To celebrate International Day of Transgender Visibility 2021 our Director, Lucy, wrote the following article for the Housing Quality Network on why the use of inclusive language matters. We like it so much we thought we would share it here too…
International Day of Transgender Visibility – Inclusive Language Matters
March 31 2021 is the 12th annual International Day of Transgender Visibility. The event celebrates the resilience and success of transgender and gender non-conforming people and raises awareness of transgender rights.
A perfect opportunity to reflect on the language we use and how inclusive it really is, or is not!
How many of us can really, hands on heart, say we always use inclusive language? That we haven’t used the phrase ‘man-flu’ or ‘ladies and gentlemen’ or ‘guys’ to address a group?
On the surface these may seem like harmless phrases, but through an inclusive lens, they are inherently gendered and gendered language is problematic because it assumes that gender is binary, yet this is simply not true.
Life can be pretty stressful for us all, particularly over the last year, but can you even imagine having to carry the additional emotional weight of the microaggression felt when you are misgendered, of not feeling included when you are in the room?
According to the statistics, around 4% of the general population in Europe and about 12% of millennials identify as transgender or gender non-conforming. And in Gen Z the numbers are higher, it’s believed one in 5 may identify as such. I know this to be true from personal experience, in my daughter’s small sixth form class last year, five students identified as non-binary.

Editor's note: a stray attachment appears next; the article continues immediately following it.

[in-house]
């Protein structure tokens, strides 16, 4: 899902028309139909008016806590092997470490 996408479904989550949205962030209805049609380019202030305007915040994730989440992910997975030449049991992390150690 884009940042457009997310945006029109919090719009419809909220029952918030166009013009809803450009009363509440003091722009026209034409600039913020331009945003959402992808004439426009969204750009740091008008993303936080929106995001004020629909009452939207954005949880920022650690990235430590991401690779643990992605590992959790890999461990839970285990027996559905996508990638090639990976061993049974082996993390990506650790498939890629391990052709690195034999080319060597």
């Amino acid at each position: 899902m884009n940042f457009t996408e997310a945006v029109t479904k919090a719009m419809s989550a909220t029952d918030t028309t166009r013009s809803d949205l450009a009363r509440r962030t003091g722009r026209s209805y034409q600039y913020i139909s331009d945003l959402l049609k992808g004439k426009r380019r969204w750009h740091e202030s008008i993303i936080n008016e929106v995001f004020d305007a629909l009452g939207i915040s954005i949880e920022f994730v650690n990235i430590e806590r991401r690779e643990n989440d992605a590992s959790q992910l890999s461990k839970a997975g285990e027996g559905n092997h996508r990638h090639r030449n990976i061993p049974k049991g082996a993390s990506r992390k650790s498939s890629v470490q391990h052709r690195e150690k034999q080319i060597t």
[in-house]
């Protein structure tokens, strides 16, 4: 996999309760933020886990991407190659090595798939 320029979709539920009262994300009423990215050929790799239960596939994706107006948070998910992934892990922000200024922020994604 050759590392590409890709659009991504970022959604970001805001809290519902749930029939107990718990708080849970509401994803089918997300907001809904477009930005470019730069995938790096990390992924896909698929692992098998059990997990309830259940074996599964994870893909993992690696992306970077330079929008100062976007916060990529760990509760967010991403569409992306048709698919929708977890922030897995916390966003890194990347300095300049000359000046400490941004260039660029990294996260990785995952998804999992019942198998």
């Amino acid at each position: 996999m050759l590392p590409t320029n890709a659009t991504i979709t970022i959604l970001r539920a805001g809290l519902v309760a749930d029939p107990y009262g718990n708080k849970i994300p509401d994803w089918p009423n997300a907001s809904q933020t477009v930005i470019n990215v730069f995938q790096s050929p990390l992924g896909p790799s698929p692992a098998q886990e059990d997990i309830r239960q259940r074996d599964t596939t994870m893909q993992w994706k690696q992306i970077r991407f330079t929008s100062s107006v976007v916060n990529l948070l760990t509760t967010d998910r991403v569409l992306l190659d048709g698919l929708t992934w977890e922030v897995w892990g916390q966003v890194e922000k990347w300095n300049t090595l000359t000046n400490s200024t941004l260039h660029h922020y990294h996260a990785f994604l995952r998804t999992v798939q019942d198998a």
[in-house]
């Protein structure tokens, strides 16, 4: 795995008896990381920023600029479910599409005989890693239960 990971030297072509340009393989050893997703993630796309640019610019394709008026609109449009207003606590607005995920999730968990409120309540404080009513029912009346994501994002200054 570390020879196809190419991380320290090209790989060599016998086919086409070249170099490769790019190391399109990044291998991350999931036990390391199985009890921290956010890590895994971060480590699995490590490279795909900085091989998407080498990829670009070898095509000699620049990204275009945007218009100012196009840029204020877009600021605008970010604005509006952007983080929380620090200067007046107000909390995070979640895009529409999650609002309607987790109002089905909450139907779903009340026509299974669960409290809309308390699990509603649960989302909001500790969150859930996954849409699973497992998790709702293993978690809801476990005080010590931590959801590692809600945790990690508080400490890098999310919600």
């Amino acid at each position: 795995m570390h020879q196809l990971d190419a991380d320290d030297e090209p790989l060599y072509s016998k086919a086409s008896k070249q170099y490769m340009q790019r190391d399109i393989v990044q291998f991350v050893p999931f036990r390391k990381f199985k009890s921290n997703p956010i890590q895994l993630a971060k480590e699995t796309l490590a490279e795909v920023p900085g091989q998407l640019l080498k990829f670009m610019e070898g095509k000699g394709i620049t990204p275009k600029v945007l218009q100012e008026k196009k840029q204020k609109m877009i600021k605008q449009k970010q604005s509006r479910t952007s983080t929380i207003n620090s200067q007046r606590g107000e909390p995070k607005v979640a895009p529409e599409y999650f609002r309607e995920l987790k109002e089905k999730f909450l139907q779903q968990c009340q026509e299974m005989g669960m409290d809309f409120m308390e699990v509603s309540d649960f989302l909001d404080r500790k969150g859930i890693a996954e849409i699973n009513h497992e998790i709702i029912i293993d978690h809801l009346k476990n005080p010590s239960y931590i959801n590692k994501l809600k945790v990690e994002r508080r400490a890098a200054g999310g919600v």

But whatever the numbers, not being inclusive is wrong and our language is one simple way in which we can all be more inclusive.
I suspect most readers will have seen the increased use of personal pronouns on email signatures, social media and after people’s names during the endless Zoom/Teams/Google Meets that we are all involved in? Some will no doubt know exactly why we do this, for others I imagine it is still a mystery.
Displaying our personal pronouns is a mark of respect and validation, it’s a visible sign of support, it demonstrates allyship and provides a space for others to share theirs.
Many trans people identify on the traditional binary scale as either male or female and as such will use he/him or she/her as their pronouns yet many others who also fall under the broad category ‘trans’, such as genderqueer, gender-fluid, and non-binary individuals, will use alternative pronouns, such as they/them or ze/zir, ze/hir, xe/zem, zie/hir, xe/xem and ev/em.
Interestingly, the pronoun and gender neutral language debate isn’t a new one. It’s been around in literary circles since at least the late 18 century. Shakespeare and Jane Austen, among many other famed English writers, used singular ‘they’ and ‘their’, and that was the standard until the Victorian era when the generic ‘he’ was imposed.
The suffragettes argued that if ‘he’ is treated as generic in criminal law, then the voter ‘he’ should include women as well. The courts at the time disagreed, although they continued to uphold ‘he’ as including women when it came to obligations such as paying taxes!
We don’t need to wait for the courts to determine that trans individuals are fully protected under the law. Instead we can and should all consciously use gender neutral language and proactively incorporate the use of our pronouns to increase understanding and acceptance.
So, on this International Day of Transgender Visibility, show your support, commit to no longer using gendered language and display your personal pronouns, it is one small, simple and yet significant step we can all take to be more inclusive.
Positive About Inclusion is a consultancy and training provider who support organisations on their inclusivity journey. Please contact Lucy at email@example.com for more information or visit our website at www.positiveaboutinclusion.com